Becoming Your Own Diet Detective

by Charles Platkin, PhD

The “” reports that more than 90 percent of “successful losers” have previously failed in their efforts to lose weight. Many reported having lost and regained the weight — up to nearly 270 pounds — several times before they finally mastered permanent weight loss.

Unfortunately, recent research in the “International Journal of Obesity and Related Metabolic Disorders” indicates that yo-yo dieters actually gain more weight over time. And research in the “Journal of the American Dietetic Association” found possible immune effects resulting from long-term, frequent weight cycling.

But don’t give up! “It’s never too late to try again to lose and control your weight,” says Alison Field, Sc.D., an assistant professor at Harvard Medical School. The fact is, the more often you try and fail to lose weight, the greater chance you have of succeeding the next time.

I know what you’re thinking: “If failing is the key to losing weight, I should be in perfect shape right now.” But it’s not quite that simple. You also have to do something with the information you’ve collected about yourself from those unsuccessful attempts in order to break the pattern of previous disappointments.

“Individuals struggling with weight control can benefit significantly by reviewing issues that contributed to their weight gain and strategies that helped them succeed in the past,” says Vincent Pera Jr., M.D., medical director of the Weight Management Program at the Centers for Behavioral and Preventive Medicine at The Miriam Hospital in Providence, R.I.

This is your chance to stop repeating your personal history and win the final battle of the diet war. Here are a few tips to help you take a look back — not to find fault or blame with past diets, but to see what you can learn from them.

Ever heard the expression, “You have to be in it to win it?” Well, if you don’t keep trying to lose and control your weight, you probably won’t get results. “Research shows that most people don’t maintain their weight loss on the first few attempts — that’s why an individual needs to keep trying, making small, effective changes that will last,” says Diane Berry, Ph.D., author of a Yale School of Nursing study examining women who successfully maintained their weight loss.

Many yo-yo dieters “fall off the wagon” when faced with stressful situations. “For instance, someone could lose a significant amount of weight and then experience a major event such as a divorce, the death of a spouse or the loss of a job, which often triggers weight regain,” says Pera. If you don’t want this to happen to you, make sure you have a “major event” plan in place. In other words, mentally rehearse what you would do in terms of weight control if faced with such a situation so you won’t regain the weight.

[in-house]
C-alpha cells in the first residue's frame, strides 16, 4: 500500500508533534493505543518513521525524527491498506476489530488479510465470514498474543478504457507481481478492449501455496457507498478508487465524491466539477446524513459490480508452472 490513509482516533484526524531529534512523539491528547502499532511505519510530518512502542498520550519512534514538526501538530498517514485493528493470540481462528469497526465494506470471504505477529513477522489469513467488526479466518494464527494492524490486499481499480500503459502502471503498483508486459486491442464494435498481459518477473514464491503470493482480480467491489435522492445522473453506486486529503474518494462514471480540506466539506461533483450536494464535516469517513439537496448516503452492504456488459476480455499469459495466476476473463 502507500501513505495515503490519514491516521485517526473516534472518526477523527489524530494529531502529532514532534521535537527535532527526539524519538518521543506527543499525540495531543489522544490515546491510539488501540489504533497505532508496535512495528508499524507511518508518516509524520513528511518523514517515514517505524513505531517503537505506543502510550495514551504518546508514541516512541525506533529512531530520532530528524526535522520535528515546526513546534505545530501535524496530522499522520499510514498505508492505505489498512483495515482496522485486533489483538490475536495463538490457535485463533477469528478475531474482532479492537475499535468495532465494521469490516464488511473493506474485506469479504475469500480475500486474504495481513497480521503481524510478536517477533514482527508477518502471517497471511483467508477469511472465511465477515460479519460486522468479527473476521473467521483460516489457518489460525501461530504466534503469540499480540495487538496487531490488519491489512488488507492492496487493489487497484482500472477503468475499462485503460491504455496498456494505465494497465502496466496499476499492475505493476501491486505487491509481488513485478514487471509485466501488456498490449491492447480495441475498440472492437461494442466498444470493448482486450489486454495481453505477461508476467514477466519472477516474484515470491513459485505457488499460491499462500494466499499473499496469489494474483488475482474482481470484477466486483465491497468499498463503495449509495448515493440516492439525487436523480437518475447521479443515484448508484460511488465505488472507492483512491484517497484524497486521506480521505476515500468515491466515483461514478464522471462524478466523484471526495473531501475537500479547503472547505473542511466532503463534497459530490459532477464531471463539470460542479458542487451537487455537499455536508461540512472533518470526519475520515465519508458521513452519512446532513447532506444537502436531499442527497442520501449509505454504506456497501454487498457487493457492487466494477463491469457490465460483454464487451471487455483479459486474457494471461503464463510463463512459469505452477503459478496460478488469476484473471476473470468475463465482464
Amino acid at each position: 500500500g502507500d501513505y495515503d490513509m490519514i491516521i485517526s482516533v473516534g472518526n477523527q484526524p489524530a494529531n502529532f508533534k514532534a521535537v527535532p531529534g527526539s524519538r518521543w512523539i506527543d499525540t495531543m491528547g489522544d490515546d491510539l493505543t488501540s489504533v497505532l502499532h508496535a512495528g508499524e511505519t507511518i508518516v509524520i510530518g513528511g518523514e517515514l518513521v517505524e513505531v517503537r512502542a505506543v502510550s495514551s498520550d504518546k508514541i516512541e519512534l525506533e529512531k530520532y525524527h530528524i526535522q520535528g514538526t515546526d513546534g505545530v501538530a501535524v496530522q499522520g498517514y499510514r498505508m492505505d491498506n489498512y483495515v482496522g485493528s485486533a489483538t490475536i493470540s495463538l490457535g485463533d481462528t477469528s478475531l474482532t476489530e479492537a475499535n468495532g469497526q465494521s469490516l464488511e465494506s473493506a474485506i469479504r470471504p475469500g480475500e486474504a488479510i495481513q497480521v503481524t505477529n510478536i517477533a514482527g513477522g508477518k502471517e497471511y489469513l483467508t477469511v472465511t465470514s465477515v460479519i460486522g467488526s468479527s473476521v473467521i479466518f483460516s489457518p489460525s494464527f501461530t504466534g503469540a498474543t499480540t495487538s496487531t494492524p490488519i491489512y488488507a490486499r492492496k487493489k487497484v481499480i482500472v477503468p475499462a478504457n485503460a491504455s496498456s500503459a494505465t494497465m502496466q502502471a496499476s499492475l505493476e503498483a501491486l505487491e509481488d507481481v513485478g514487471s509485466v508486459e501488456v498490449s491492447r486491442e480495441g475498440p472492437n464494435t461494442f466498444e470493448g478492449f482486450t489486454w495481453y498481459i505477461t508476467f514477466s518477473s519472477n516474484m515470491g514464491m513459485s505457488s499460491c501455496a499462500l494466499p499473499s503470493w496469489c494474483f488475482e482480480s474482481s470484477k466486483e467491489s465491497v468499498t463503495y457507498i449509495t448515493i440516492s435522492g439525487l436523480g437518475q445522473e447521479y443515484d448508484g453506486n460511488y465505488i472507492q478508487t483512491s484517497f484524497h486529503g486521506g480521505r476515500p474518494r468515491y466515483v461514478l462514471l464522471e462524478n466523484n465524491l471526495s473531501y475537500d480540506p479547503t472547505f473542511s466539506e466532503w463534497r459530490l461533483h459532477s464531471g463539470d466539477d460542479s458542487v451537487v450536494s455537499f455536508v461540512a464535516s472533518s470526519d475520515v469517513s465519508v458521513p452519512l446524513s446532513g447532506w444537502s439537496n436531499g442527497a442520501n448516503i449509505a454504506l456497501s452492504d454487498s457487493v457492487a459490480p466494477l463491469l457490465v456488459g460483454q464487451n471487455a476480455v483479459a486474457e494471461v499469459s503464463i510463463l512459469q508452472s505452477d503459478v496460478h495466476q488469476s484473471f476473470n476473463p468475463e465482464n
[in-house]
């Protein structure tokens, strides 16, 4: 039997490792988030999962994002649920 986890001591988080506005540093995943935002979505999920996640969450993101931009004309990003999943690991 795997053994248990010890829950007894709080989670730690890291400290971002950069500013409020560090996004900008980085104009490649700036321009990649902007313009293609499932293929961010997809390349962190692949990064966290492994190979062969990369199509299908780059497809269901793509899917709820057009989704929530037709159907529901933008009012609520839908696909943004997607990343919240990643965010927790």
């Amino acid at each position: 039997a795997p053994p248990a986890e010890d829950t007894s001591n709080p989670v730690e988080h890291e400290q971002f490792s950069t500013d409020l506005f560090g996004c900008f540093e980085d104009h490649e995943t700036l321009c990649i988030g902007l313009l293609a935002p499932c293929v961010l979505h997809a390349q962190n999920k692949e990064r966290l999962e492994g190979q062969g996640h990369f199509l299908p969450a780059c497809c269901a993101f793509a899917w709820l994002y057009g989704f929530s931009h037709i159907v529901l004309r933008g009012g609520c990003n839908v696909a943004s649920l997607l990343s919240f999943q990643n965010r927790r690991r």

“About 30 to 40 percent of the success of controlling weight has to do with the review and analysis of past dieting experiences,” says Pera. You probably learned something from every diet you’ve been on. It’s up to you to find out what you gained from all that hard work.

For instance, from Atkins you might have found that you didn’t need two slices of bread to feel satisfied with a sandwich: Just the meat and veggies, wrapped in a lettuce leaf, were satisfying on their own. From South Beach you might have learned about good carbs versus bad carbs. Maybe Weight Watchers helped you realize that surrounding yourself with supportive people keeps you motivated. Or with Jenny Craig you might have learned portion control by eating the prepared foods offered by the program.

Your best bet is to write down everything you’ve learned from your past successes and go through the list carefully. Then hold on to those facts, attitudes and behaviors to keep the weight off.

Many people who have lost and then regained weight feel disconnected from what has worked for them in the past. “The skills you learned to help create and maintain your weight in the past are often blocked,” says Pera. He recommends taking very small steps to help you reconnect with your successful dieting self. He warns against overwhelming yourself with a crash, all-or-nothing diet.

When looking at your past, keep in mind that it’s not unusual to camouflage certain unpleasant or unflattering details or truths about yourself. An honest and uninhibited look at your history is a courageous and potentially healing act that will ultimately change your future for the better.

“Don’t be ashamed of your failures,” offers Pera. Keep an open mind. Think of the strategies that didn’t work when you tried to lose weight in the past. By looking at the failures, you learn what NOT to repeat.

For instance, you might have had the following situation: “All the dieting gurus told me, ‘Don’t deprive yourself.’ Well, I didn’t deprive myself. Whenever I had a desire for cookies, I would eat them. I would try having just one, but I simply couldn’t stop myself. I put on 10 pounds following the ‘don’t deprive yourself’ diet. I realized I went too far.”

Make sure to ask yourself: Why didn’t these strategies work, and what have I learned from them?

The past may be behind you, but thinking about and analyzing what happened is the key to your dieting future.

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